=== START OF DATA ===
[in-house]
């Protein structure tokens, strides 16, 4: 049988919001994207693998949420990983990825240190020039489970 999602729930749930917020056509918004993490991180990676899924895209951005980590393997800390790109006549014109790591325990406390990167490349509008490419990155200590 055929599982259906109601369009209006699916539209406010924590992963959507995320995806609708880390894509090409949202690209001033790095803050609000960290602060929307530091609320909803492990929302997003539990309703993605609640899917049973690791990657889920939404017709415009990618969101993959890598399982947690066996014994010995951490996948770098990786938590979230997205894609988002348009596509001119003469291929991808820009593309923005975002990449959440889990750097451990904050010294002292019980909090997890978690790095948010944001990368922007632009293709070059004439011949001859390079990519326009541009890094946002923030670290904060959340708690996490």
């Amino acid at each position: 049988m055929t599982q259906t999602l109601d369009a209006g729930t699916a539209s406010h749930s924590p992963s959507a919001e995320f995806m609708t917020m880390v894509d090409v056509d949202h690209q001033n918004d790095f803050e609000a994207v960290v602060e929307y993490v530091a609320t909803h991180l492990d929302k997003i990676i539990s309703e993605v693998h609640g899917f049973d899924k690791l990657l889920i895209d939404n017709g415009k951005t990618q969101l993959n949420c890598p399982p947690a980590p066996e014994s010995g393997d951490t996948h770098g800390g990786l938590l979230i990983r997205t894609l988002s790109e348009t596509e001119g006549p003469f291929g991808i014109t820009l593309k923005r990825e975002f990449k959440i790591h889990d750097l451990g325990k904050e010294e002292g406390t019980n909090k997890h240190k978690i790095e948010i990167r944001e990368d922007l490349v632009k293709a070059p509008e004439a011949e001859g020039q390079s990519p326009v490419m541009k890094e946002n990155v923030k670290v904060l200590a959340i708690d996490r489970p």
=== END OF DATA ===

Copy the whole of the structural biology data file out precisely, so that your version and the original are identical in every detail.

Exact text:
[in-house]
């Protein structure tokens, strides 16, 4: 049988919001994207693998949420990983990825240190020039489970 999602729930749930917020056509918004993490991180990676899924895209951005980590393997800390790109006549014109790591325990406390990167490349509008490419990155200590 055929599982259906109601369009209006699916539209406010924590992963959507995320995806609708880390894509090409949202690209001033790095803050609000960290602060929307530091609320909803492990929302997003539990309703993605609640899917049973690791990657889920939404017709415009990618969101993959890598399982947690066996014994010995951490996948770098990786938590979230997205894609988002348009596509001119003469291929991808820009593309923005975002990449959440889990750097451990904050010294002292019980909090997890978690790095948010944001990368922007632009293709070059004439011949001859390079990519326009541009890094946002923030670290904060959340708690996490």
């Amino acid at each position: 049988m055929t599982q259906t999602l109601d369009a209006g729930t699916a539209s406010h749930s924590p992963s959507a919001e995320f995806m609708t917020m880390v894509d090409v056509d949202h690209q001033n918004d790095f803050e609000a994207v960290v602060e929307y993490v530091a609320t909803h991180l492990d929302k997003i990676i539990s309703e993605v693998h609640g899917f049973d899924k690791l990657l889920i895209d939404n017709g415009k951005t990618q969101l993959n949420c890598p399982p947690a980590p066996e014994s010995g393997d951490t996948h770098g800390g990786l938590l979230i990983r997205t894609l988002s790109e348009t596509e001119g006549p003469f291929g991808i014109t820009l593309k923005r990825e975002f990449k959440i790591h889990d750097l451990g325990k904050e010294e002292g406390t019980n909090k997890h240190k978690i790095e948010i990167r944001e990368d922007l490349v632009k293709a070059p509008e004439a011949e001859g020039q390079s990519p326009v490419m541009k890094e946002n990155v923030k670290v904060l200590a959340i708690d996490r489970p």